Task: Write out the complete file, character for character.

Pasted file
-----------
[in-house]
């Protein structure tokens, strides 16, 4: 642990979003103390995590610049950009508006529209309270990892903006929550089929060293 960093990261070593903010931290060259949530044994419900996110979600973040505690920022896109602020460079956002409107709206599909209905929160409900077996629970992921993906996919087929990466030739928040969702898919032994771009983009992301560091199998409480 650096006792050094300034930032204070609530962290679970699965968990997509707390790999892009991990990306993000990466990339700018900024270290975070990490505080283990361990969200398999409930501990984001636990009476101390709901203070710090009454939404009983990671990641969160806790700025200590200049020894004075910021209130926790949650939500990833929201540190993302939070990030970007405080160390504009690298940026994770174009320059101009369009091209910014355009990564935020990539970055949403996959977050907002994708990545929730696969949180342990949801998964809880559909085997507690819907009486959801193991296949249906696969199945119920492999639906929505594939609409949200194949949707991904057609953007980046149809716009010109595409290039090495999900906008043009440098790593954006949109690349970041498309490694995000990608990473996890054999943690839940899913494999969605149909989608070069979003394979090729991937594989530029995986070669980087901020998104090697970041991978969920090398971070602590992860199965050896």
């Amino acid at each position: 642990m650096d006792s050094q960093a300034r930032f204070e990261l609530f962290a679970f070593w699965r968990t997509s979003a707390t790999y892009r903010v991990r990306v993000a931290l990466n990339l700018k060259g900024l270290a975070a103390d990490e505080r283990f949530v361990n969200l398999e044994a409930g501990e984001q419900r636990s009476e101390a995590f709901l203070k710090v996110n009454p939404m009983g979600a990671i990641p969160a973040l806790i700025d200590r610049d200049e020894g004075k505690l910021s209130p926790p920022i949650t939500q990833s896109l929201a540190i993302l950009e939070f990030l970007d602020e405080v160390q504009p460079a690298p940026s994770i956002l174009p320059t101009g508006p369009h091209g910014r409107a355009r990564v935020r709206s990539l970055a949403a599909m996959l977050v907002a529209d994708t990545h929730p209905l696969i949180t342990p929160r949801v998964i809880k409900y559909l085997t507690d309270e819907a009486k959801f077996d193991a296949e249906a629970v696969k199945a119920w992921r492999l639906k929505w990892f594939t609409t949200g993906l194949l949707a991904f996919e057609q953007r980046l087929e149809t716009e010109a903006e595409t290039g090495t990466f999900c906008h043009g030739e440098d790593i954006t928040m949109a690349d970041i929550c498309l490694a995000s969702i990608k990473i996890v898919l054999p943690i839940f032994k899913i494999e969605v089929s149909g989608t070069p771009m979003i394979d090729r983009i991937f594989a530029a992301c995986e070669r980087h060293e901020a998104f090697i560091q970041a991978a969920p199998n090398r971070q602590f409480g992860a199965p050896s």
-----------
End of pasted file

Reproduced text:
[in-house]
């Protein structure tokens, strides 16, 4: 642990979003103390995590610049950009508006529209309270990892903006929550089929060293 960093990261070593903010931290060259949530044994419900996110979600973040505690920022896109602020460079956002409107709206599909209905929160409900077996629970992921993906996919087929990466030739928040969702898919032994771009983009992301560091199998409480 650096006792050094300034930032204070609530962290679970699965968990997509707390790999892009991990990306993000990466990339700018900024270290975070990490505080283990361990969200398999409930501990984001636990009476101390709901203070710090009454939404009983990671990641969160806790700025200590200049020894004075910021209130926790949650939500990833929201540190993302939070990030970007405080160390504009690298940026994770174009320059101009369009091209910014355009990564935020990539970055949403996959977050907002994708990545929730696969949180342990949801998964809880559909085997507690819907009486959801193991296949249906696969199945119920492999639906929505594939609409949200194949949707991904057609953007980046149809716009010109595409290039090495999900906008043009440098790593954006949109690349970041498309490694995000990608990473996890054999943690839940899913494999969605149909989608070069979003394979090729991937594989530029995986070669980087901020998104090697970041991978969920090398971070602590992860199965050896």
């Amino acid at each position: 642990m650096d006792s050094q960093a300034r930032f204070e990261l609530f962290a679970f070593w699965r968990t997509s979003a707390t790999y892009r903010v991990r990306v993000a931290l990466n990339l700018k060259g900024l270290a975070a103390d990490e505080r283990f949530v361990n969200l398999e044994a409930g501990e984001q419900r636990s009476e101390a995590f709901l203070k710090v996110n009454p939404m009983g979600a990671i990641p969160a973040l806790i700025d200590r610049d200049e020894g004075k505690l910021s209130p926790p920022i949650t939500q990833s896109l929201a540190i993302l950009e939070f990030l970007d602020e405080v160390q504009p460079a690298p940026s994770i956002l174009p320059t101009g508006p369009h091209g910014r409107a355009r990564v935020r709206s990539l970055a949403a599909m996959l977050v907002a529209d994708t990545h929730p209905l696969i949180t342990p929160r949801v998964i809880k409900y559909l085997t507690d309270e819907a009486k959801f077996d193991a296949e249906a629970v696969k199945a119920w992921r492999l639906k929505w990892f594939t609409t949200g993906l194949l949707a991904f996919e057609q953007r980046l087929e149809t716009e010109a903006e595409t290039g090495t990466f999900c906008h043009g030739e440098d790593i954006t928040m949109a690349d970041i929550c498309l490694a995000s969702i990608k990473i996890v898919l054999p943690i839940f032994k899913i494999e969605v089929s149909g989608t070069p771009m979003i394979d090729r983009i991937f594989a530029a992301c995986e070669r980087h060293e901020a998104f090697i560091q970041a991978a969920p199998n090398r971070q602590f409480g992860a199965p050896s």